intolerance.

9.      The Assembly also recalls that the culture of critical dispute and artistic freedom has a long
tradition in Europe and is considered as positive and even necessary for individual and social
progress. Only totalitarian systems of power fear them. Critical dispute, satire, humour and artistic
expression should, therefore, enjoy a wider degree of freedom of expression and recourse to
exaggeration should not be seen as provocation.

10.       Human rights and fundamental freedoms are universally recognised, in particular under the
Universal Declaration of Human Rights and International Covenants of the United Nations. The
application of these rights is not, however, universally coherent. The Assembly should fight against
any lowering of these standards. The Assembly welcomes the United Nations Secretary-General's
initiative on an alliance of civilisations which aims to mobilise concerted action at the institutional
and civil society levels to overcome prejudice, misperceptions and polarisation. A true dialogue can
only occur when there is genuine respect for and understanding of other cultures and societies.
Values such as respect for human rights, democracy, rule of law and accountability are the product
of mankind’s collective wisdom, conscience and progress. The task is to identify the roots of these
values within different cultures.

11.      Whenever it is necessary to balance human rights which are in conflict with each other in a
particular case, national courts and national legislators have a margin of appreciation. In this
regard, the European Court of Human Rights has held that, whereas there is little scope for
restrictions on political speech or on the debate of questions of public interest, a wider margin of
appreciation is generally available when regulating freedom of expression in relation to matters
liable to offend intimate personal moral convictions or religion. What is likely to cause substantial
offence to persons of a particular religious persuasion will vary significantly from time to time and
from place to place.

12.     The Assembly is of the opinion that freedom of expression as protected under Article 10 the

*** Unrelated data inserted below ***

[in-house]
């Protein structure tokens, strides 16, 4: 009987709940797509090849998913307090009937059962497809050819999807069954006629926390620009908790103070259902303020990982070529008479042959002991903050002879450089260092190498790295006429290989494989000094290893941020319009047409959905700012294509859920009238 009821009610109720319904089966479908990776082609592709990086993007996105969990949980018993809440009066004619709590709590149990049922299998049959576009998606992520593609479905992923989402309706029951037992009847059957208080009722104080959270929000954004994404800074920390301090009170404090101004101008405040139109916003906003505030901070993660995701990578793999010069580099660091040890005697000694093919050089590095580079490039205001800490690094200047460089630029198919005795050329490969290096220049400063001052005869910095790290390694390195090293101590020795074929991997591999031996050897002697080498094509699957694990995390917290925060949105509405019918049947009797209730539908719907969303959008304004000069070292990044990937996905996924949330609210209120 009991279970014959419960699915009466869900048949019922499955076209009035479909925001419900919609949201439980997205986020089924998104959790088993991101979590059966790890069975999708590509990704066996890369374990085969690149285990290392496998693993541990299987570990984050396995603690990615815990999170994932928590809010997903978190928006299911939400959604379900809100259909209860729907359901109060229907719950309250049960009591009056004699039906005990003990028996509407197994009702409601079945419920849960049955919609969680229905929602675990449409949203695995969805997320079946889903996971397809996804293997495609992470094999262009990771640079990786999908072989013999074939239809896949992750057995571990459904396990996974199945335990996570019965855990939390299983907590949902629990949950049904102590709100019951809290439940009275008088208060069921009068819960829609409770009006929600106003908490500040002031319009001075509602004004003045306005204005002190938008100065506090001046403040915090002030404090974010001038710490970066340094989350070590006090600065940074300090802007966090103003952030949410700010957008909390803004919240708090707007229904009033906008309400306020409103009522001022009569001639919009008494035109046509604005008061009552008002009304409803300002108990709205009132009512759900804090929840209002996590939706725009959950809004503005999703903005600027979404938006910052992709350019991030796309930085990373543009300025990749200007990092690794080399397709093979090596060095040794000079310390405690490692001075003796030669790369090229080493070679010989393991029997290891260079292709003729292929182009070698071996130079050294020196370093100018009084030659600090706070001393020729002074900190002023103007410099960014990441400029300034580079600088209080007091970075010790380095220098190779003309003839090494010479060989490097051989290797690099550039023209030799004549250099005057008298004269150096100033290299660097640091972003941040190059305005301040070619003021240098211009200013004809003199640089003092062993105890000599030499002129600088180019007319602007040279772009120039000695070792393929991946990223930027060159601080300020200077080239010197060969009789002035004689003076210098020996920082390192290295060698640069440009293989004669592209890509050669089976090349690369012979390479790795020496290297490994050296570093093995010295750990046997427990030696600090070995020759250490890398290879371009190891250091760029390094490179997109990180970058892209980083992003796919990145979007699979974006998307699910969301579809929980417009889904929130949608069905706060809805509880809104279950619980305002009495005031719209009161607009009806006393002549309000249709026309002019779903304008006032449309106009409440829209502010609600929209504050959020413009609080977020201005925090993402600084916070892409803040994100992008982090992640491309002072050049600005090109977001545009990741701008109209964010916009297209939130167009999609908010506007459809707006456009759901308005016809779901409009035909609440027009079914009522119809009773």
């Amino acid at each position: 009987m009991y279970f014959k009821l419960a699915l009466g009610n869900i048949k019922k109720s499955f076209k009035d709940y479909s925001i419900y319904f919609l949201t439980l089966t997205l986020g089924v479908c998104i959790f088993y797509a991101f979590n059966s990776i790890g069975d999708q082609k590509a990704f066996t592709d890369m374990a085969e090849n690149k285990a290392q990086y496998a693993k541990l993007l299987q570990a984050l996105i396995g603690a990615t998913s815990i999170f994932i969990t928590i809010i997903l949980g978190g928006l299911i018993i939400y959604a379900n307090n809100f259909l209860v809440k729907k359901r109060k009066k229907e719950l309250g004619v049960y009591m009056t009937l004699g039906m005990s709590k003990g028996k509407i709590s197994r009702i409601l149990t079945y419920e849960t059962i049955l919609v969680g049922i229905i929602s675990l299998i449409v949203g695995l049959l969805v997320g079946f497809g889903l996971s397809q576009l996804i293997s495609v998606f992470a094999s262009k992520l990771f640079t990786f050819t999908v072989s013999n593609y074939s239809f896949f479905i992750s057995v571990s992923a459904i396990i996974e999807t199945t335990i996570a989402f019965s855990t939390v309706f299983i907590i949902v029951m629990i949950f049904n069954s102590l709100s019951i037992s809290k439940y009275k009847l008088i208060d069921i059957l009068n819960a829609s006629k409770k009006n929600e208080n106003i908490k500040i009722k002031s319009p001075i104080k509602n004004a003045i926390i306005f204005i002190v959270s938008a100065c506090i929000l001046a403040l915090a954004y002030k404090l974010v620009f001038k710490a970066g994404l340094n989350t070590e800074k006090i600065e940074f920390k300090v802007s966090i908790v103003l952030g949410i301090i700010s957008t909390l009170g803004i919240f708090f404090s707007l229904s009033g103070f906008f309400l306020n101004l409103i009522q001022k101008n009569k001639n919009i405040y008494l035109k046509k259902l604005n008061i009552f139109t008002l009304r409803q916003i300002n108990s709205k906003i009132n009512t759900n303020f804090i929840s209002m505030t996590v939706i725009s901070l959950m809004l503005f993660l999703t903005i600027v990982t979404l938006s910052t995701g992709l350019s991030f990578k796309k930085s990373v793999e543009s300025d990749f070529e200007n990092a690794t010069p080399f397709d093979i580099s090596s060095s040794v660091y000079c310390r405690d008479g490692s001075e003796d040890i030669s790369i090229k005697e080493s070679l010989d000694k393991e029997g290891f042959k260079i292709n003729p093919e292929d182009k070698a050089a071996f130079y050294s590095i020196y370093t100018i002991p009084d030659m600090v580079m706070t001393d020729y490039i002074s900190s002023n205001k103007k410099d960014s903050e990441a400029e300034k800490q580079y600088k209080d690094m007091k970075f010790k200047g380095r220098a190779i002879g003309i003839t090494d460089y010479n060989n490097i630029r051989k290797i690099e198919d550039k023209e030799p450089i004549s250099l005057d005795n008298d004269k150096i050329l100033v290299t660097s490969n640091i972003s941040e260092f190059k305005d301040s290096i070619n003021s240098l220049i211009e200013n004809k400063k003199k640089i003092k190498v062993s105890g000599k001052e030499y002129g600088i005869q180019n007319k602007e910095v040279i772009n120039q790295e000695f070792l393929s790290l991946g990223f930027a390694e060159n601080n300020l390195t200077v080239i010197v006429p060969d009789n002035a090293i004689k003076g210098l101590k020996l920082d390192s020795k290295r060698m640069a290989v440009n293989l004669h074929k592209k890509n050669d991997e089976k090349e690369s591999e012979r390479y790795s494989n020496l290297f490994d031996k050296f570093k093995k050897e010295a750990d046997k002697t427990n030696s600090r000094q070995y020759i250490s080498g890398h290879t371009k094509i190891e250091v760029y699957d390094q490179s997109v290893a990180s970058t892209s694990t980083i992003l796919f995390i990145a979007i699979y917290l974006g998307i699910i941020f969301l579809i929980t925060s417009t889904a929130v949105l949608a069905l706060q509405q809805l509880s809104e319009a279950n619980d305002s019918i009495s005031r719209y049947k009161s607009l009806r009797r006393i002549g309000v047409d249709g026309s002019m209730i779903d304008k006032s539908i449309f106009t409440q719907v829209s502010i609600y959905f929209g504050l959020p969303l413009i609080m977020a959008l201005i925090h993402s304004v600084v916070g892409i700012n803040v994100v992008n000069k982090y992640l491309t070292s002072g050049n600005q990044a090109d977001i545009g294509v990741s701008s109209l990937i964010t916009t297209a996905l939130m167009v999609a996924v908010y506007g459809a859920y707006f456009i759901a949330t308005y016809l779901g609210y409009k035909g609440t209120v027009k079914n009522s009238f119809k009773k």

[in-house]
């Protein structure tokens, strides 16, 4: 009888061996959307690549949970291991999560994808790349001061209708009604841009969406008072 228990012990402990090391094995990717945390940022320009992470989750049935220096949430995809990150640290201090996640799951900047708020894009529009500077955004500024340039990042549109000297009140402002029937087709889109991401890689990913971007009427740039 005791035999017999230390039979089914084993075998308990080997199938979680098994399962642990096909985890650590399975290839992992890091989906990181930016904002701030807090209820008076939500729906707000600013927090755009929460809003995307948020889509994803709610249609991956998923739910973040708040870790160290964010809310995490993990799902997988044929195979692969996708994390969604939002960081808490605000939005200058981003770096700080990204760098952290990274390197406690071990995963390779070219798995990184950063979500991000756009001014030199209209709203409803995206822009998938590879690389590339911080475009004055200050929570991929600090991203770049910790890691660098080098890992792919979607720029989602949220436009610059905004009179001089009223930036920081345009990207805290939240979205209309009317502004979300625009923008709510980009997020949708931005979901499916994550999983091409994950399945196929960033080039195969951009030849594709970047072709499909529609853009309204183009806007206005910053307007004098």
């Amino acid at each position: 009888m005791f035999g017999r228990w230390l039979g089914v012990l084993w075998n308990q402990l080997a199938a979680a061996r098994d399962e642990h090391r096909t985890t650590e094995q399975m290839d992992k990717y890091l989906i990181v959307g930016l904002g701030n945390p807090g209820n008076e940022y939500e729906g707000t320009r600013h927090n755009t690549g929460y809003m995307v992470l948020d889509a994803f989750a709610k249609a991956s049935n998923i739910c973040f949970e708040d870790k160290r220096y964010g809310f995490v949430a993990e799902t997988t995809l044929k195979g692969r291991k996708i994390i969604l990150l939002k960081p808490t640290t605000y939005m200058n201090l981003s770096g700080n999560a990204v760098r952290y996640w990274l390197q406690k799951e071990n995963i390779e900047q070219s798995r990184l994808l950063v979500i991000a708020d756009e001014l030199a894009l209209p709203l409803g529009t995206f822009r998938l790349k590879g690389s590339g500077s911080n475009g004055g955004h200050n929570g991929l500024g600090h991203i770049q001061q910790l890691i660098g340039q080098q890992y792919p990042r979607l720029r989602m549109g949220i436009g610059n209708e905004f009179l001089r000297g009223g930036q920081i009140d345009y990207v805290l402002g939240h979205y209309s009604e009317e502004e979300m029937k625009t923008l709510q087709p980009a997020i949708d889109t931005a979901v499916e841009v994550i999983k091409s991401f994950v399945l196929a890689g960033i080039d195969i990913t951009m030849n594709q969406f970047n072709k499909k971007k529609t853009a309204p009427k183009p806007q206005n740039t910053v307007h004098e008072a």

European Convention on Human Rights should not be further restricted to meet increasing
sensitivities of certain religious groups. At the same time, the Assembly emphasises that, hate
speech against any religious group is not compatible with the fundamental rights and freedoms
guaranteed by the Convention and the case law of the Court.

13.       The Assembly calls on parliaments in member states to hold debates on freedom of
expression and the respect for religious beliefs, and on members to report back to the Assembly
about the results of these debates.

14.         The Assembly encourages religious communities in Europe to discuss freedom of
expression and respect for religious beliefs within their own community and to pursue a dialogue
with other religious communities in order to develop a common understanding and a code of
conduct for religious tolerance which is necessary in a democratic society.

15.       The Assembly also invites media professionals and their professional organisations to
discuss media ethics with regard to religious beliefs and sensitivities. The Assembly encourages
the creation of press complaints bodies, media ombudspersons or other self-regulatory bodies,

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where such bodies do not yet exist, which should discuss possible remedies for offences to
religious persuasions.

16.       The Assembly encourages intercultural and interreligious dialogue based on universal
human rights, involving – on the basis of equality and mutual respect – civil society, as well as the
media, with a view to promoting tolerance, trust and mutual understanding which are vital for
building coherent societies and strengthening international peace and security.

17.     The Assembly encourages the Council of Europe bodies to work actively on the prevention
of hate speech directed to different religious and ethnic groups.

18.     The Assembly resolves to revert to this issue on the basis of a report on legislation relating
to blasphemy, religious insults and hate speech against persons on grounds of their religion, after
taking stock of the different approaches in Europe, including the application of the European
Convention on Human Rights, the reports and recommendations of the European Commission
against Racism and Intolerance (ECRI) and of the Venice Commission and the reports of the
Council of Europe Commissioner for Human Rights.